We've all heard the saying, "Diamonds are a girl's best friend."
And don't get me wrong, I love shiny pieces of jewelry just as much as the next girl, trust me.
But, the older I get (and the harder college gets) I'm starting to realize how important it is to set goals for yourself. It may sound kind of silly that I'm just now realizing the importance of having goals in life, given that I'm going on 21 years old. But hear me out.
Obviously growing up people are constantly asking you about your goals. Maybe not in those exact words, but growing up we all hear, "What do you want to be when you grow up?" or "What are you doing after graduation?" or my personal favorite, "Where do you see yourself in five years?" And growing up we hear questions like that so often that by the time you're getting ready to graduate high school, you've trained yourself to give an almost robot-like response. I've noticed that my answers to those kinds of questions have become automatic and they never go off-script.
But what I also noticed, was that most of the time I was just saying those answers to satisfy whoever was asking, not because I believed them. To be honest, that realization scared me. I had to step back and ask myself if I had actually set any specific goals for myself. Yes, I had the ones that I'd told relatives and advisors and potential employers when they asked, but how real were they?
Then came the epiphany. I realized that what I had created were shallow goals. They were goals that I hadn't put much thought into. They were nice on the surface but had no depth to them. They were goals that I had convinced myself I wanted to achieve because of the number of times I'd repeated them but had no idea how to actually attain them, or if I even wanted to.
For example, people lately have been asking me what my plans are when I graduate with my bachelor's degree next Spring. And for months I've been answering "I'm going to law school," and the conversation usually stops there. It wasn't until someone asked me things like where, or why, that I realized I actually had no idea.
And so began the process of creating goals for myself that were thought-out, consistent, and answered every follow-up question they could possibly have.
As a revised version of my law school goal, after considering things for a while, I've figured out that I truly do want to go to law school. And after more soul searching, I realized it's because it's one of the most direct routes to helping people. At least, the most direct route that's realistic for me. And that's what I'm truly passionate about, helping people and using my voice for those who are constantly being talked over.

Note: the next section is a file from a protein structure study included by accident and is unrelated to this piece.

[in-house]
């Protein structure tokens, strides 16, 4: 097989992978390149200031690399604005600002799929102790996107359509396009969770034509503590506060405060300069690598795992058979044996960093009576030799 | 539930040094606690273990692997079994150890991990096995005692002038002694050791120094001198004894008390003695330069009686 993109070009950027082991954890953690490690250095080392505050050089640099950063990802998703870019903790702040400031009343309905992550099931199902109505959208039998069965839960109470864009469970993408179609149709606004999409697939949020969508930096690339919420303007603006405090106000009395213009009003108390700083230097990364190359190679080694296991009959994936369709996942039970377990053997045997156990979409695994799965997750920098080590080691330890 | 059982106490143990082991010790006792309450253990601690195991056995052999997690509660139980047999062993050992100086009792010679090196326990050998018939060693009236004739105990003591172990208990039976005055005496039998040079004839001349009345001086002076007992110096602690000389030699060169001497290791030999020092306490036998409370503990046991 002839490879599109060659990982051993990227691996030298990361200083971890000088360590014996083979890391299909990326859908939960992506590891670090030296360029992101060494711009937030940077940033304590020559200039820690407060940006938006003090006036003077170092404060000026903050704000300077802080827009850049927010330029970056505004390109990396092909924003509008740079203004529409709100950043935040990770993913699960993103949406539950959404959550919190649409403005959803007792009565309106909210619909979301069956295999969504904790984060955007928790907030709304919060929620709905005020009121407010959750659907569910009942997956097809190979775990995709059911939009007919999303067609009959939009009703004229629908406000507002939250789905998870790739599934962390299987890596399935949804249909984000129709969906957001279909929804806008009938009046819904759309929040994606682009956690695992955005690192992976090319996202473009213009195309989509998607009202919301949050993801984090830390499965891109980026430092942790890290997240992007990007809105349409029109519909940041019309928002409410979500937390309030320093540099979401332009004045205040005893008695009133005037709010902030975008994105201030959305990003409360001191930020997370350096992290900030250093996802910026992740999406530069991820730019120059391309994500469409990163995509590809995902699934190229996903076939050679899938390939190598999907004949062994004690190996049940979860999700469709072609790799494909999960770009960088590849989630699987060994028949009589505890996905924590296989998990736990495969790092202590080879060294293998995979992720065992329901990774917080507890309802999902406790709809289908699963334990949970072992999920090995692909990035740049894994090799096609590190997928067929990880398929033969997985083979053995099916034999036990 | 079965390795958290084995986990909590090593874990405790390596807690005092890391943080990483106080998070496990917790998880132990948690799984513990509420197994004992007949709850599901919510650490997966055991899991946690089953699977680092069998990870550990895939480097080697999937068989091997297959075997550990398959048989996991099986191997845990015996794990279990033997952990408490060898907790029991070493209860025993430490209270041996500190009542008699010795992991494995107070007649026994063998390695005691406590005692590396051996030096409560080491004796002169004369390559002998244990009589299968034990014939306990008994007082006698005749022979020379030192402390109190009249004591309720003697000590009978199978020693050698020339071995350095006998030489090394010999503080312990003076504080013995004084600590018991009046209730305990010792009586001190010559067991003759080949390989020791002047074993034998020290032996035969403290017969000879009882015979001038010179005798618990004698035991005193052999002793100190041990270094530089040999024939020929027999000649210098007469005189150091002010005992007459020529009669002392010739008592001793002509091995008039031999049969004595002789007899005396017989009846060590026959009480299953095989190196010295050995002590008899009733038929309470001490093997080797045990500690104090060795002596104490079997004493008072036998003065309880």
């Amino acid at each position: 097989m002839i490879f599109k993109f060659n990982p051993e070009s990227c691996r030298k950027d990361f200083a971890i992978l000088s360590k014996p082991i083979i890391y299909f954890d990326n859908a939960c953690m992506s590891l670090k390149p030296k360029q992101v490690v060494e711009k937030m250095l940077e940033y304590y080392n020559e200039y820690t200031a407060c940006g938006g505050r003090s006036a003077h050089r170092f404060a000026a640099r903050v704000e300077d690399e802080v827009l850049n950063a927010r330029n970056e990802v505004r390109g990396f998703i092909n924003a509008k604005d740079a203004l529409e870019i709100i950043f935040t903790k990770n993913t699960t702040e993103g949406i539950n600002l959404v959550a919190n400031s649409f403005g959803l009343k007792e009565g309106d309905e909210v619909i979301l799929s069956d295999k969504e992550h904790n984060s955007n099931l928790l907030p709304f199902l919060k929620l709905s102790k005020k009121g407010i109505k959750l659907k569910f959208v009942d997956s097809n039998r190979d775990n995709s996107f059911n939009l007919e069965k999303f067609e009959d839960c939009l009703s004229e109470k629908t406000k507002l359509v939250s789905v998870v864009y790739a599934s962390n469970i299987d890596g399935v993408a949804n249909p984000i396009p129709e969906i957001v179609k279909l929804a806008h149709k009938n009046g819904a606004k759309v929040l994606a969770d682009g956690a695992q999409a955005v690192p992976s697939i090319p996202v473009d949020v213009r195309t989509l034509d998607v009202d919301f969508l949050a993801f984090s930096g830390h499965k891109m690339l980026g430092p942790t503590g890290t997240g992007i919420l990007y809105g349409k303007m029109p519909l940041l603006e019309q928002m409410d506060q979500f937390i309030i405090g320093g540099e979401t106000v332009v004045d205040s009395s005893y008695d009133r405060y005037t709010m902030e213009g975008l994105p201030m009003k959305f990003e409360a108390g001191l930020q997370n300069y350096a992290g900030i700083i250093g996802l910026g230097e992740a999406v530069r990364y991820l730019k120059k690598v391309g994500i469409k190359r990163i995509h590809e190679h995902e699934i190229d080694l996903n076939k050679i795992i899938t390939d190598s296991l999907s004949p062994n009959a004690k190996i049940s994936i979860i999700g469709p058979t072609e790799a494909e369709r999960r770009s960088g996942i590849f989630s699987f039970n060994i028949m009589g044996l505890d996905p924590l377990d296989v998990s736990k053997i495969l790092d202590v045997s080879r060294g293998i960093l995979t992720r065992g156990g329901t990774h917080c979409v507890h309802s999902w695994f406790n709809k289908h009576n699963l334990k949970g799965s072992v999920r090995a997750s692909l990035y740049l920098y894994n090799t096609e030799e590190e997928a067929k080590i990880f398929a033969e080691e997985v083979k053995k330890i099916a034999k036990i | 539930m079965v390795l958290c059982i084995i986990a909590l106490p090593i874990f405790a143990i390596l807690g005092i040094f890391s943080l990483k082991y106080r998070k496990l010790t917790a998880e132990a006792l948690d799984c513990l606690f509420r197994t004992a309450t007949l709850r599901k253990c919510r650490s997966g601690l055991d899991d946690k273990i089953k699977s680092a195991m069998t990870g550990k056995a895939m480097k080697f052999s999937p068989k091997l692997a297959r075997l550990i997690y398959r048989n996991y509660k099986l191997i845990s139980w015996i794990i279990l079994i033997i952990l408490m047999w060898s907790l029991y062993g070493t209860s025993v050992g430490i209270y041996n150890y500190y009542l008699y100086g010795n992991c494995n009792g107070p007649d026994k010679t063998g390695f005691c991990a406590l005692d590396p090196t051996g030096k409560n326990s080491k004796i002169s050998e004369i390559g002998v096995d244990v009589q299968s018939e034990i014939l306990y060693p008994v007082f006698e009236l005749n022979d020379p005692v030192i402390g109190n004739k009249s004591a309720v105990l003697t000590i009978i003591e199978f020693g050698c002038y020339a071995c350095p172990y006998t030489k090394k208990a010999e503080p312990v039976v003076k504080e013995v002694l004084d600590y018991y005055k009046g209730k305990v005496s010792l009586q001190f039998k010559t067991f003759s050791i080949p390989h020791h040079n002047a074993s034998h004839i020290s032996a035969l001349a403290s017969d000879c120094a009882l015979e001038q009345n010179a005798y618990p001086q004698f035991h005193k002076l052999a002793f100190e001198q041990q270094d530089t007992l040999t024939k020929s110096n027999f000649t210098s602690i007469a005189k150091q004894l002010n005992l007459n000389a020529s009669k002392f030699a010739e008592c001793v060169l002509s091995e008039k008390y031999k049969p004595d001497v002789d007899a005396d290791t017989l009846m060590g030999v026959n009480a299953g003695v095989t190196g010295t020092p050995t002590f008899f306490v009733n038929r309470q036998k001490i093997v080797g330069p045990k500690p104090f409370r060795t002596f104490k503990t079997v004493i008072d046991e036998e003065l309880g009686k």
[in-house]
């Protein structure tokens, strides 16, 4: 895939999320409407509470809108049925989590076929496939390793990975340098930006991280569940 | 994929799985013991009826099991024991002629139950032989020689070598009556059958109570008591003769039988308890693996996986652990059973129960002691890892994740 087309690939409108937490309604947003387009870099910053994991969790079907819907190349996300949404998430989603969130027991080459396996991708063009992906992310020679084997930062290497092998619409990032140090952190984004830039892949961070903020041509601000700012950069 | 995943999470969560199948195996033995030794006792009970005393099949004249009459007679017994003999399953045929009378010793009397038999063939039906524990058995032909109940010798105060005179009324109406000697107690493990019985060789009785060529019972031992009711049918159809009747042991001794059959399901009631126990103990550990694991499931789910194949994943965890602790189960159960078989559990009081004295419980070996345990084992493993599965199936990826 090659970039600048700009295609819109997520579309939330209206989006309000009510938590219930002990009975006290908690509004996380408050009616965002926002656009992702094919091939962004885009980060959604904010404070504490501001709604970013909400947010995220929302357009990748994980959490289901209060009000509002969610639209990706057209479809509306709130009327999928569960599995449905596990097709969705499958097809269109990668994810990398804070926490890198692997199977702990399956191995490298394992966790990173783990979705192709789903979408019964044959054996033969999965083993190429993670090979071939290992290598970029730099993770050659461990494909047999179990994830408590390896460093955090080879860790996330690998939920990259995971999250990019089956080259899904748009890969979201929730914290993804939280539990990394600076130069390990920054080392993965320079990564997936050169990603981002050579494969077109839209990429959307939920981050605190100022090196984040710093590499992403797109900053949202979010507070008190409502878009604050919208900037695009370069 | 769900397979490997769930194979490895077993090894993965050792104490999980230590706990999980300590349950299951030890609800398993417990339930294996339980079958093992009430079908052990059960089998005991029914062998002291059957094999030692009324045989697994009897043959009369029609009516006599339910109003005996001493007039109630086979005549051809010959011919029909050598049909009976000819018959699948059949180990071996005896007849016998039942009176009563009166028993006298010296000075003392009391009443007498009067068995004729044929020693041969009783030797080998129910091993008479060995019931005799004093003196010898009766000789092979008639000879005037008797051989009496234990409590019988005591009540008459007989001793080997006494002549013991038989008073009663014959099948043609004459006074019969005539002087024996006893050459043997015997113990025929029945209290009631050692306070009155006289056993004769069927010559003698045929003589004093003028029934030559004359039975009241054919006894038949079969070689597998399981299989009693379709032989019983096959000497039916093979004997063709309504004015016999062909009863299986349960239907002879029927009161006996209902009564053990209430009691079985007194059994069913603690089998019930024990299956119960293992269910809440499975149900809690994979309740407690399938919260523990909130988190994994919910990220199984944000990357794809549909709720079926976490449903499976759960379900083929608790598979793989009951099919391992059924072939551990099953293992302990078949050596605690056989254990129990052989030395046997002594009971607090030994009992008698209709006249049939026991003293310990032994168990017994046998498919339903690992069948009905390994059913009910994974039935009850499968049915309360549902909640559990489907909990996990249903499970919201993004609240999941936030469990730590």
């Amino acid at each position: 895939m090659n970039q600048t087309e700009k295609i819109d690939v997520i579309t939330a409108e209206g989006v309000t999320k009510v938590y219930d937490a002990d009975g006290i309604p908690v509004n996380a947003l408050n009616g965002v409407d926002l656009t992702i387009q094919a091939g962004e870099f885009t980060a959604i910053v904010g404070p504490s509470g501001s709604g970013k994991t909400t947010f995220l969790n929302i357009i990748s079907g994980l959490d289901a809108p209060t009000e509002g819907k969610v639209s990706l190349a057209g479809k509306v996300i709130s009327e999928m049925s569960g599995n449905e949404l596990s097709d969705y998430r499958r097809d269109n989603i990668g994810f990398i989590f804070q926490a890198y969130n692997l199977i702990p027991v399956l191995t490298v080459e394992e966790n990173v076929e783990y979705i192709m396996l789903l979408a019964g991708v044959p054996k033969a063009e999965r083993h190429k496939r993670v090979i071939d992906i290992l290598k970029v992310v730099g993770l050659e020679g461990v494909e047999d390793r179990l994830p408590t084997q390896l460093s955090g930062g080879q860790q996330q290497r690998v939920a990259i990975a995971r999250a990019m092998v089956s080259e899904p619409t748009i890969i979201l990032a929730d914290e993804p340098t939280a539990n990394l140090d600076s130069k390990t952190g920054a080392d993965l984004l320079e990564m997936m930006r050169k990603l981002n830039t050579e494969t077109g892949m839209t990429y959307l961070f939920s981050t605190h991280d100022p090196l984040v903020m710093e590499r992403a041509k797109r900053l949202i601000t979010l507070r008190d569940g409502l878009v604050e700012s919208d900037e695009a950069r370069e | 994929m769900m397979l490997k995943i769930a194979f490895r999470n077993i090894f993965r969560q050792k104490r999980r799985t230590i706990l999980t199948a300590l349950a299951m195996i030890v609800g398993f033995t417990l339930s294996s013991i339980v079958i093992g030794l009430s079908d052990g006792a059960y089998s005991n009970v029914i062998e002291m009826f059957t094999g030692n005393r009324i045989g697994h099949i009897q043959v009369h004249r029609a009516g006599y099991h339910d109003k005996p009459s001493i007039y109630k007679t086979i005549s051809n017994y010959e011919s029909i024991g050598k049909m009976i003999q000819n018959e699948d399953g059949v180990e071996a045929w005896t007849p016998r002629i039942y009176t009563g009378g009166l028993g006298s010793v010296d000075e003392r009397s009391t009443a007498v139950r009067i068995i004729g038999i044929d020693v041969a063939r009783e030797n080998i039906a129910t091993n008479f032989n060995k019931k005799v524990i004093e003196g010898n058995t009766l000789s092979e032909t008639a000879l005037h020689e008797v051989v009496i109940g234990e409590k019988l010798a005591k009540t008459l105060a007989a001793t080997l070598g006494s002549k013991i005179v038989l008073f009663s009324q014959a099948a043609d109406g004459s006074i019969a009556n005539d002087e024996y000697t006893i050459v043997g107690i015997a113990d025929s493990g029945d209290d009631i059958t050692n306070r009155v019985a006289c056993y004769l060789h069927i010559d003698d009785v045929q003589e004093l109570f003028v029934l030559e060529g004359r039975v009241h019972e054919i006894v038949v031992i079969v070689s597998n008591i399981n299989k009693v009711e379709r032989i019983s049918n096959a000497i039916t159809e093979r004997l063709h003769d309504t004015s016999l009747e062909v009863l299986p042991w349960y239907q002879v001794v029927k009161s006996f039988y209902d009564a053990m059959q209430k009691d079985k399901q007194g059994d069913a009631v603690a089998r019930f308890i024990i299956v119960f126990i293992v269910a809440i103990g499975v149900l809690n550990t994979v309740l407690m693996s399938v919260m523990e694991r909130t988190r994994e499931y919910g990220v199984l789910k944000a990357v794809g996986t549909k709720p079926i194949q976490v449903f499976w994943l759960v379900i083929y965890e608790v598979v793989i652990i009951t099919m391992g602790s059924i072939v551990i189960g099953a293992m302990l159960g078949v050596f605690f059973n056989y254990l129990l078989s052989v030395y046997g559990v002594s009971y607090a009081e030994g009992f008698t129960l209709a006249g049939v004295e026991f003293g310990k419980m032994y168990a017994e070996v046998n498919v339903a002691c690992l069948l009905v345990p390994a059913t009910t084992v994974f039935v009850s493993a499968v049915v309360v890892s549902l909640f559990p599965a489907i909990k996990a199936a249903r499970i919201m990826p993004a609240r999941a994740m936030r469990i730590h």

I see now more than ever in our society (and under our current administration) that there's a need for lawyers who want to help in the biggest way they can, to affect the most controversial issues right now.
After I reexamined this goal, I realized that there were probably a lot of other goals in my life that needed some TLC.
When we're asked about our goals, however the question may be phrased, nine times out of ten our answers are shallow. Not shallow in a vain or selfish way, but shallow as in they lack deeper thought and consideration. Or even worse, they have automatic, scripted, robotic explanations.
Take a look at the goals you've set for yourself and ask yourself all of the questions you can think of about the substance of them. Why do you have that goal? What exactly are you doing/going to do to achieve it? Why do you want to achieve it in the first place? Will you be satisfied once you've reached it?
If we keep letting ourselves and the generations after us set meaningless goals, that they only came up with to shut up their relatives, then we're going to end up with a world full of people who are unhappy with who they've become, the career path they started down, or the decisions they've made based on goals they never really wanted.
Encourage young people to set goals that are personal. That mean something to them. The only way to clean up the messes made in our world on a daily basis is to have people in positions that they actually want to be in. To have people who are actually passionate about what they're doing.
Diamonds are great, but take the time to get to know your goals too. Make your goals your best friends, at least until you're satisfied with them.
Diamonds may look nice, but your goals can change the world.